Less than a day after the talks between the ruling PSUV party and Mesa de la Unidad Democratica (MUD) bloc appeared to have collapsed, the two sides met again in the Dominican Republic to attempt to arrive at a peaceful solution regarding the country’s political crisis. At the heart of the debate is the timing of the upcoming presidential election, as well as the circumstances in which the vote will take place.

Just yesterday, the government of the Dominican Republic–which has been facilitating the talks since December–said that while it had expected the two sides to send their respective representatives to the island to resume the talks, neither side had done so.

Today, the MUD confirmed that it would be attending talks with the PSUV today on the island via a twitter message, which reads:

The [MUD] wishes to inform the country that it will travel to the Dominican Republic today to reiterate the four demands that we have been making since the start of this process: free elections, a humanitarian channel [to allow aid to flow into the country], the [return] of the powers of the National Assembly, and the release of all political prisoners.

The fate of the talks appeared to have been sealed when Maduro’s Constituent Assembly called for a snap election to take place no later than April 30 of this year back on January 23. The timing of the election meant that the government would have potentially less than three months to organize the vote, a fact that regime critics argued guaranteed that the election would be rigged in Maduro’s favour.

Jorge Roig, a member of the MUD’s negotiation team, said today that Maduro is “adamant” that the election take place on April 8. Roig also said that were this date chosen for the election, “there would be no possibility of having guarantees” in place to ensure a free and fair vote.

At the same time, Roig suggested that a deal might be closer than most think. On the complexity of the matter, Roig said:

… the hard part of this negotiation is precisely arriving at an agreement under which the government thinks that it can win, and that the opposition also thinks that it can win.

Roig’s hopes for an agreement appear to have been unfulfilled for another day, as the MUD tweeted out the following message late this afternoon:

The [MUD] wants to clarify to the country that at this time there is nothing like an agreement with the government. We continue to fight for the rights that all Venezuelans are waiting for.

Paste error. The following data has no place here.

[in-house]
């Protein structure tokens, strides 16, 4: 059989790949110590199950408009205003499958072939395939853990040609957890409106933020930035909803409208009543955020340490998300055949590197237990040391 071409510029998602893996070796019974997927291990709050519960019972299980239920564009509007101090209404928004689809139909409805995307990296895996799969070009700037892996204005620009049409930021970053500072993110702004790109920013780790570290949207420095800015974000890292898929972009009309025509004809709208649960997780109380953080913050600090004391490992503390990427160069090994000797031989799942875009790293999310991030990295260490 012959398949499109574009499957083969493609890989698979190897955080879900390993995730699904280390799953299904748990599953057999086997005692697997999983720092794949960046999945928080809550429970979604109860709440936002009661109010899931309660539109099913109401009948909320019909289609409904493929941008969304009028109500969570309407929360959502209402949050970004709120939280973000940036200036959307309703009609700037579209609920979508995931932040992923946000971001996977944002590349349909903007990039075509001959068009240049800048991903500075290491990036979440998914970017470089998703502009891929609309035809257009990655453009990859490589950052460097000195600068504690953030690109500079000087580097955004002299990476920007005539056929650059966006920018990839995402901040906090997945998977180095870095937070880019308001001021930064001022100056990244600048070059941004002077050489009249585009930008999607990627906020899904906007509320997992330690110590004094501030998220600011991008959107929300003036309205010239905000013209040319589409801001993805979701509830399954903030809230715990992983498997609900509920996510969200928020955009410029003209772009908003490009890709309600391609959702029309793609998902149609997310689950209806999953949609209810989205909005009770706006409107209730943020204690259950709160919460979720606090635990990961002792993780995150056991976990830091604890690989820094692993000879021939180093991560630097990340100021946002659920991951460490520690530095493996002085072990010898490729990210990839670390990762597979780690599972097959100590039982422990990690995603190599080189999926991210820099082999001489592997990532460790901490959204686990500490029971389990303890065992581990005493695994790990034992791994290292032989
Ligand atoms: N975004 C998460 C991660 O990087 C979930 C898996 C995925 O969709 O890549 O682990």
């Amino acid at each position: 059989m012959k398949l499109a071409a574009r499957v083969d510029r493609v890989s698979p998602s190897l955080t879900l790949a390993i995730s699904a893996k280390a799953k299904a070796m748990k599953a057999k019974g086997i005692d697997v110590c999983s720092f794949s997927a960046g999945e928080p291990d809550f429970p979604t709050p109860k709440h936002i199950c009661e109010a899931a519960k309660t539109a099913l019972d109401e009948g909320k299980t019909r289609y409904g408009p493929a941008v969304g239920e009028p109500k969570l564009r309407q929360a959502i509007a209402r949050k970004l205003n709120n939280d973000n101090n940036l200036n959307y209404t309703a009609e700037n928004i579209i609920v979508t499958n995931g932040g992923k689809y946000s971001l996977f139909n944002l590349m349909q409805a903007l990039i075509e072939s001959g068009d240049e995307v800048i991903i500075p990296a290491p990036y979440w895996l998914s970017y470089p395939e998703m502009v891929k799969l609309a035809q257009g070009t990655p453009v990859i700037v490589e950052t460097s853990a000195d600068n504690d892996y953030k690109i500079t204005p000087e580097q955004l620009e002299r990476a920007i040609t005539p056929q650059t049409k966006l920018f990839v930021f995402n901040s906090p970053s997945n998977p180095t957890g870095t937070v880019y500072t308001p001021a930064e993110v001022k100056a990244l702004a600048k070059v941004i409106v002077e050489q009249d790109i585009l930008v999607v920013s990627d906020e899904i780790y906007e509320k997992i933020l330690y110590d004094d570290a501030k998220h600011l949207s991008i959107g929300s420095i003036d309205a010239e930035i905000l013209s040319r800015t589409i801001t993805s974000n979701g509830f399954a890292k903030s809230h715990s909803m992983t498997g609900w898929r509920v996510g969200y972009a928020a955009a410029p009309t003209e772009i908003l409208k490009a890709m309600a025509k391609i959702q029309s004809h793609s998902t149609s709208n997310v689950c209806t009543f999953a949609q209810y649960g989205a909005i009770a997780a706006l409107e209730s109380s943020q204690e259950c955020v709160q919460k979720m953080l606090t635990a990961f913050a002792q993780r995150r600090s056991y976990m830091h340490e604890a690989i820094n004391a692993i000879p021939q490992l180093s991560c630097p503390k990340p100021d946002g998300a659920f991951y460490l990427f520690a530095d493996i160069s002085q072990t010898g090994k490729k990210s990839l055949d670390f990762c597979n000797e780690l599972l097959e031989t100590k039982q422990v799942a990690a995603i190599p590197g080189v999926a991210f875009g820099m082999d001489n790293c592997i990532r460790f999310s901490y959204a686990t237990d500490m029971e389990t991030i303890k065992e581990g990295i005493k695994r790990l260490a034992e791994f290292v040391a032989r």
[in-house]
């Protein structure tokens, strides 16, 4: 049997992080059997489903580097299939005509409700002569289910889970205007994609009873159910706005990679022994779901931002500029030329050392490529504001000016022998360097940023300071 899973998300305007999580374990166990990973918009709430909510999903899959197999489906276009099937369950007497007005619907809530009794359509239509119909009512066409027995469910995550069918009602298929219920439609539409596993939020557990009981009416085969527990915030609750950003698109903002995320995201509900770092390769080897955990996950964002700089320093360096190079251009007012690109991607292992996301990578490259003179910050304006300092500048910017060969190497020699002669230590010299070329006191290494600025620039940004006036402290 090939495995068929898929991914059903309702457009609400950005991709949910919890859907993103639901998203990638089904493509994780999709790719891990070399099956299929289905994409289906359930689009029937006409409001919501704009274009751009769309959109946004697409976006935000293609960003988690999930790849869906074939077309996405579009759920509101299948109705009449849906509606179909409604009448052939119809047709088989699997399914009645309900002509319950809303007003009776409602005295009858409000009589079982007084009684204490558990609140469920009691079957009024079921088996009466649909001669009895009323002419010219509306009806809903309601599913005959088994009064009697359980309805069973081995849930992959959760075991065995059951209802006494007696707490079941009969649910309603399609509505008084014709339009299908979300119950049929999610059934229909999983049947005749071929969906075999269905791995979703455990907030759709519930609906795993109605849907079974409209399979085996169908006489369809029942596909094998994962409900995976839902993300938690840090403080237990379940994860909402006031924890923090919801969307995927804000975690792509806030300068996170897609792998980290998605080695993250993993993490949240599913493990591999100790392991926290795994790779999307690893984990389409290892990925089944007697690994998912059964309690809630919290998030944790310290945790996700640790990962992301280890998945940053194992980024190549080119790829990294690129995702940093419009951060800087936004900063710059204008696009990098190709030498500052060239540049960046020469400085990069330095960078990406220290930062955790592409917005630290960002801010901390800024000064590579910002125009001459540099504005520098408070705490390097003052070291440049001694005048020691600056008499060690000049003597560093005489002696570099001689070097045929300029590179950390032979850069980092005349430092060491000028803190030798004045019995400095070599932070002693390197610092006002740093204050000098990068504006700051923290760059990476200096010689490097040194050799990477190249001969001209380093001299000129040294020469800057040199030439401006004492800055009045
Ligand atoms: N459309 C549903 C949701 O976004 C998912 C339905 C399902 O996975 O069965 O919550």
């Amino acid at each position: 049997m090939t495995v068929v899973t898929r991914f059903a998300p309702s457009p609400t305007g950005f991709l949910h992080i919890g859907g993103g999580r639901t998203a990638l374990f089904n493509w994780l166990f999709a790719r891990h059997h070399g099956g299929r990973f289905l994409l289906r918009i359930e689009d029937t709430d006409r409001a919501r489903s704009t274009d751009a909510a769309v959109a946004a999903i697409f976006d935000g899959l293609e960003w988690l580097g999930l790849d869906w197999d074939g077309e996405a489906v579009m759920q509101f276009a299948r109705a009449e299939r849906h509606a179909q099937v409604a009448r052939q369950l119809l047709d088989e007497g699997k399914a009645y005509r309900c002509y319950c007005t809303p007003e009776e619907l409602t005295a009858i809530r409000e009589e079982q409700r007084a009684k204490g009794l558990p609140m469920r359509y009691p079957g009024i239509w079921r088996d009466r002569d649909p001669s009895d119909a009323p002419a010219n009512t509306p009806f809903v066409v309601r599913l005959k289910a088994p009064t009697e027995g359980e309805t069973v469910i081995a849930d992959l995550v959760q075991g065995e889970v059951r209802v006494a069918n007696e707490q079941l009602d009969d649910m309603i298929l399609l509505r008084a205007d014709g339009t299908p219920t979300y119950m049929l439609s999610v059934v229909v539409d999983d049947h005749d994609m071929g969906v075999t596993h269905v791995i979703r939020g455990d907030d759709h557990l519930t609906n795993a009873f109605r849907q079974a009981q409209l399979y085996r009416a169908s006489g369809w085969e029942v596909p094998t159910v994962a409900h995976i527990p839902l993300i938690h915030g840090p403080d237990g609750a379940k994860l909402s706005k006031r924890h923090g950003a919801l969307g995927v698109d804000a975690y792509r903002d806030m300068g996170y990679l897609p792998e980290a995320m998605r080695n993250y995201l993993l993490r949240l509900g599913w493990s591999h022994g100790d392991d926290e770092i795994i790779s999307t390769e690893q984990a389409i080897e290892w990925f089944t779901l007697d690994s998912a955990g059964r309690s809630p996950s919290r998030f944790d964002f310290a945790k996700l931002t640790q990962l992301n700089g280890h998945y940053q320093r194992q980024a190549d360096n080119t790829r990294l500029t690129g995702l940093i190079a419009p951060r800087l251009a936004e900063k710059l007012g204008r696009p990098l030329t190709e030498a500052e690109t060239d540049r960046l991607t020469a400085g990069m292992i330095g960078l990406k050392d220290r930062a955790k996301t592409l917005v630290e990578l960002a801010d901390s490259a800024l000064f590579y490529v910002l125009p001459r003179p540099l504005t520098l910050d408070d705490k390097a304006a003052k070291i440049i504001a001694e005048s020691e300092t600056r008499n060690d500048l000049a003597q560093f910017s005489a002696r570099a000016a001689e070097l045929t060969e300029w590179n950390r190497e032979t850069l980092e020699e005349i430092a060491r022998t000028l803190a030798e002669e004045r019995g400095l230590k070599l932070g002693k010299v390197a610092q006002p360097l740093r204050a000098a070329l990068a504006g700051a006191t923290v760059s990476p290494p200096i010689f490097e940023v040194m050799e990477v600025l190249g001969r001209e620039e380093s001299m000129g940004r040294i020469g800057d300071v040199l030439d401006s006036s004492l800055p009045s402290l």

Defiant Maduro Plans to Travel to SOA

One day after the Lima Group suggested that Maduro might not be invited to the Summit of the Americas meeting scheduled to take place in Peru on April 13-14, Caracas has confirmed that the Venezuelan leader is planning to attend the meeting.

The news came via foreign affairs minister Jorge Arreaza, who said in a tweet earlier today that Maduro was planning “to attend on schedule” in order to “defend the sovereignty of Our [sic] Latin America and Caribbean”. Arreaza also shared an image of what appears to be a formal letter of invitation addressed to Maduro from Peruvian President Pablo Kuczynski. Below, Arreaza’s tweet:

It is worth noting that the letter is dated November 11, 2017.

Yesterday, Peruvian minister of foreign affairs said that the Lima Group–which is made up of 14 nations committed to restoring democracy in Venezuela–should “carefully” consider whether or not to ask Maduro to attend the summit, suggesting the possibility that his invitation could be revoked.

Peru to Consider Naming Maduro Persona Non Grata

The Peruvian congress reacted to news that Maduro is planing to attend the Summit of the Americas in Lima in April by opening debate on naming him a persona non grata. The qualification–usually reserved for instances when one country decides to expel diplomats from another–would be the strongest possible repudiation of Maduro’s plan to travel to Peru for the summit.

The measure appears to have support from a broad coalition of parties in the Pervuian congress, including Fuerza Popular (FP), Accion Popular (AP), and the ruling Peruanos por el Kambio (KPP) party.

The measure cites “crimes” committed by the Maduro regime against the Venezuelan people as justification, and points out that these are severe enough to be brought to and prosecuted by the International Criminal Court. The measure also makes specific mention of the Oscar Perez case, whom the document says was “murdered” after “peacefully surrendering” to regime authorities.

Gilbert Violeta, a spokesperson with the KPP party, explained the meaning of the measure, saying:

What Mr. Nicolas Maduro has to know is that in Peru, political forces are telling him that he is not welcome.

Violeta also explained that the measure was meant to coincide with a formal request to the Lima Group that it ask members of the Summit of the Americas to official rescind their invitation for Maduro to participate in the summit.

Blackout Paralyzes Large Sections of Caracas

Caracas was hit by a massive blackout this afternoon that knocked out service to 10 subway stations. The blackout, which began shortly after 4:00 PM local time, affected rush hour travel.

The blackout left subway users with no option but to attempt travel on the surface. Below, an image showing large groups of pedestrians walking down an avenue following the blackout:

A close-up shot of a crowd of subway commuters forced onto the surface:

More images of the blackout’s aftermath:


Questions/comments? E-mail me: invenezuelablog@gmail.com

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